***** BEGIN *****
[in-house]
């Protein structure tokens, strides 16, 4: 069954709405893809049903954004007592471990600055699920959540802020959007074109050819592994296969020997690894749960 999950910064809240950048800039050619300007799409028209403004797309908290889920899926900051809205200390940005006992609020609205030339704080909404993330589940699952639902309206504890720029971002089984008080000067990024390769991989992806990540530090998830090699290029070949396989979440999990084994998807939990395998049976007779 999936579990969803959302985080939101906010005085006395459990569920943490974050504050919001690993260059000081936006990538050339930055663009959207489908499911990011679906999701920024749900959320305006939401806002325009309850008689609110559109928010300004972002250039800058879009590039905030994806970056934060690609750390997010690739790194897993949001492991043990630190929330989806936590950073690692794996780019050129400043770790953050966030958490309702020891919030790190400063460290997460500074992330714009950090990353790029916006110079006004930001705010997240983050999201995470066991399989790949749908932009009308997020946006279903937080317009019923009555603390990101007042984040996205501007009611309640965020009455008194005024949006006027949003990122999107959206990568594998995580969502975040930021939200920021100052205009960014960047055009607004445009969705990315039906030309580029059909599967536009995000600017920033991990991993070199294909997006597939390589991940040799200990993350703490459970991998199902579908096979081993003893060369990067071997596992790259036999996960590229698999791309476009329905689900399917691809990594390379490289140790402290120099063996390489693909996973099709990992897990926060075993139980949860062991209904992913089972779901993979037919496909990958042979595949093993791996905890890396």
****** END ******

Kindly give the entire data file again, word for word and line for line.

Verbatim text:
[in-house]
């Protein structure tokens, strides 16, 4: 069954709405893809049903954004007592471990600055699920959540802020959007074109050819592994296969020997690894749960 999950910064809240950048800039050619300007799409028209403004797309908290889920899926900051809205200390940005006992609020609205030339704080909404993330589940699952639902309206504890720029971002089984008080000067990024390769991989992806990540530090998830090699290029070949396989979440999990084994998807939990395998049976007779 999936579990969803959302985080939101906010005085006395459990569920943490974050504050919001690993260059000081936006990538050339930055663009959207489908499911990011679906999701920024749900959320305006939401806002325009309850008689609110559109928010300004972002250039800058879009590039905030994806970056934060690609750390997010690739790194897993949001492991043990630190929330989806936590950073690692794996780019050129400043770790953050966030958490309702020891919030790190400063460290997460500074992330714009950090990353790029916006110079006004930001705010997240983050999201995470066991399989790949749908932009009308997020946006279903937080317009019923009555603390990101007042984040996205501007009611309640965020009455008194005024949006006027949003990122999107959206990568594998995580969502975040930021939200920021100052205009960014960047055009607004445009969705990315039906030309580029059909599967536009995000600017920033991990991993070199294909997006597939390589991940040799200990993350703490459970991998199902579908096979081993003893060369990067071997596992790259036999996960590229698999791309476009329905689900399917691809990594390379490289140790402290120099063996390489693909996973099709990992897990926060075993139980949860062991209904992913089972779901993979037919496909990958042979595949093993791996905890890396």